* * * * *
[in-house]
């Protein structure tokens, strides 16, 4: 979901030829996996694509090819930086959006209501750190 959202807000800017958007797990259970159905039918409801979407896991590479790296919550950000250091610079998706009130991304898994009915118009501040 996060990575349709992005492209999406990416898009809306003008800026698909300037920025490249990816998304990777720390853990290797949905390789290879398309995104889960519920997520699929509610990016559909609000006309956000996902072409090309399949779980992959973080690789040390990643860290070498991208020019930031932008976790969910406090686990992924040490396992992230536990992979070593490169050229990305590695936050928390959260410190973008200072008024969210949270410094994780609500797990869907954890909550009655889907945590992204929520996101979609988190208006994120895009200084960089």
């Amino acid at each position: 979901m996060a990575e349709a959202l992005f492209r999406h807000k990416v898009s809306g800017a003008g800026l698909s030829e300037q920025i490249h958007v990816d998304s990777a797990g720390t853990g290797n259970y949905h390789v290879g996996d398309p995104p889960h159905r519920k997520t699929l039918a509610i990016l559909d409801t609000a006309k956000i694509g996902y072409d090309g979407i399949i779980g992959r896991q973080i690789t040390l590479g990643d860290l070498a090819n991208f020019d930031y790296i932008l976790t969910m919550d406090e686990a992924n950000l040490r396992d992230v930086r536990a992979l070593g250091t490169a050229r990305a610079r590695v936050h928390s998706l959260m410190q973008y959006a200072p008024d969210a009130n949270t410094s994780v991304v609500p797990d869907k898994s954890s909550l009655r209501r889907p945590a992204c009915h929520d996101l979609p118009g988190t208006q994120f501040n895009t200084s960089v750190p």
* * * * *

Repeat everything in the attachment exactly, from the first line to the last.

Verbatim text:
[in-house]
């Protein structure tokens, strides 16, 4: 979901030829996996694509090819930086959006209501750190 959202807000800017958007797990259970159905039918409801979407896991590479790296919550950000250091610079998706009130991304898994009915118009501040 996060990575349709992005492209999406990416898009809306003008800026698909300037920025490249990816998304990777720390853990290797949905390789290879398309995104889960519920997520699929509610990016559909609000006309956000996902072409090309399949779980992959973080690789040390990643860290070498991208020019930031932008976790969910406090686990992924040490396992992230536990992979070593490169050229990305590695936050928390959260410190973008200072008024969210949270410094994780609500797990869907954890909550009655889907945590992204929520996101979609988190208006994120895009200084960089």
């Amino acid at each position: 979901m996060a990575e349709a959202l992005f492209r999406h807000k990416v898009s809306g800017a003008g800026l698909s030829e300037q920025i490249h958007v990816d998304s990777a797990g720390t853990g290797n259970y949905h390789v290879g996996d398309p995104p889960h159905r519920k997520t699929l039918a509610i990016l559909d409801t609000a006309k956000i694509g996902y072409d090309g979407i399949i779980g992959r896991q973080i690789t040390l590479g990643d860290l070498a090819n991208f020019d930031y790296i932008l976790t969910m919550d406090e686990a992924n950000l040490r396992d992230v930086r536990a992979l070593g250091t490169a050229r990305a610079r590695v936050h928390s998706l959260m410190q973008y959006a200072p008024d969210a009130n949270t410094s994780v991304v609500p797990d869907k898994s954890s909550l009655r209501r889907p945590a992204c009915h929520d996101l979609p118009g988190t208006q994120f501040n895009t200084s960089v750190p």